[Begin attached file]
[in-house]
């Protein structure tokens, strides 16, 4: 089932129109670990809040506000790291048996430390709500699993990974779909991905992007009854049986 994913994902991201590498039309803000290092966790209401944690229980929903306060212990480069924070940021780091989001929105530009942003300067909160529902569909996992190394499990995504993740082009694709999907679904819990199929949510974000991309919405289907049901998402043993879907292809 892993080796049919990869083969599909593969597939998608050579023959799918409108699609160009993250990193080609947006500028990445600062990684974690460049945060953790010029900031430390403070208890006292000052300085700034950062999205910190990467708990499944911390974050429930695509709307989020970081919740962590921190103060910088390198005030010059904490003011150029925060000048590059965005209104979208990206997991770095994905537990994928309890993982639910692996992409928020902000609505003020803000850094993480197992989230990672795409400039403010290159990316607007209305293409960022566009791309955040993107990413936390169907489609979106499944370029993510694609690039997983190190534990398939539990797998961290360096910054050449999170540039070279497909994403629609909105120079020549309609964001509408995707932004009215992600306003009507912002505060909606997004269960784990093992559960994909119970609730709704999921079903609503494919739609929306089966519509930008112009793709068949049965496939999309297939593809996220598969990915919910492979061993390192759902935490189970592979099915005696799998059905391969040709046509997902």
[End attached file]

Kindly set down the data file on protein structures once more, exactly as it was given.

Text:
[in-house]
């Protein structure tokens, strides 16, 4: 089932129109670990809040506000790291048996430390709500699993990974779909991905992007009854049986 994913994902991201590498039309803000290092966790209401944690229980929903306060212990480069924070940021780091989001929105530009942003300067909160529902569909996992190394499990995504993740082009694709999907679904819990199929949510974000991309919405289907049901998402043993879907292809 892993080796049919990869083969599909593969597939998608050579023959799918409108699609160009993250990193080609947006500028990445600062990684974690460049945060953790010029900031430390403070208890006292000052300085700034950062999205910190990467708990499944911390974050429930695509709307989020970081919740962590921190103060910088390198005030010059904490003011150029925060000048590059965005209104979208990206997991770095994905537990994928309890993982639910692996992409928020902000609505003020803000850094993480197992989230990672795409400039403010290159990316607007209305293409960022566009791309955040993107990413936390169907489609979106499944370029993510694609690039997983190190534990398939539990797998961290360096910054050449999170540039070279497909994403629609909105120079020549309609964001509408995707932004009215992600306003009507912002505060909606997004269960784990093992559960994909119970609730709704999921079903609503494919739609929306089966519509930008112009793709068949049965496939999309297939593809996220598969990915919910492979061993390192759902935490189970592979099915005696799998059905391969040709046509997902």